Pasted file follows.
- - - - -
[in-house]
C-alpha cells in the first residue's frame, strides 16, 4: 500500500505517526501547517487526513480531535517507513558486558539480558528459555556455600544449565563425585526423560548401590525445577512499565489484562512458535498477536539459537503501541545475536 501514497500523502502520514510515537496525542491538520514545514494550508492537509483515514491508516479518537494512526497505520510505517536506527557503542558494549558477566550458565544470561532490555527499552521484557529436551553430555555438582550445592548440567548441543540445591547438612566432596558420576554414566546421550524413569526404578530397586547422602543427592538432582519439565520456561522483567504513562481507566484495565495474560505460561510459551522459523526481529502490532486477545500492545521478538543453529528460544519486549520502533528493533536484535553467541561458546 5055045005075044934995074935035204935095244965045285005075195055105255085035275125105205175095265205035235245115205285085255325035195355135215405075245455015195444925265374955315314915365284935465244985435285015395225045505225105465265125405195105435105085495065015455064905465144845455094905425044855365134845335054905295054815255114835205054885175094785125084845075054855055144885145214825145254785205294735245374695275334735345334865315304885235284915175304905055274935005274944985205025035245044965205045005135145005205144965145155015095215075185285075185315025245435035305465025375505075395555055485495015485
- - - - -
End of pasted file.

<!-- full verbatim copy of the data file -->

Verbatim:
[in-house]
C-alpha cells in the first residue's frame, strides 16, 4: 500500500505517526501547517487526513480531535517507513558486558539480558528459555556455600544449565563425585526423560548401590525445577512499565489484562512458535498477536539459537503501541545475536 501514497500523502502520514510515537496525542491538520514545514494550508492537509483515514491508516479518537494512526497505520510505517536506527557503542558494549558477566550458565544470561532490555527499552521484557529436551553430555555438582550445592548440567548441543540445591547438612566432596558420576554414566546421550524413569526404578530397586547422602543427592538432582519439565520456561522483567504513562481507566484495565495474560505460561510459551522459523526481529502490532486477545500492545521478538543453529528460544519486549520502533528493533536484535553467541561458546 5055045005075044934995074935035204935095244965045285005075195055105255085035275125105205175095265205035235245115205285085255325035195355135215405075245455015195444925265374955315314915365284935465244985435285015395225045505225105465265125405195105435105085495065015455064905465144845455094905425044855365134845335054905295054815255114835205054885175094785125084845075054855055144885145214825145254785205294735245374695275334735345334865315304885235284915175304905055274935005274944985205025035245044965205045005135145005205144965145155015095215075185285075185315025245435035305465025375505075395555055485495015485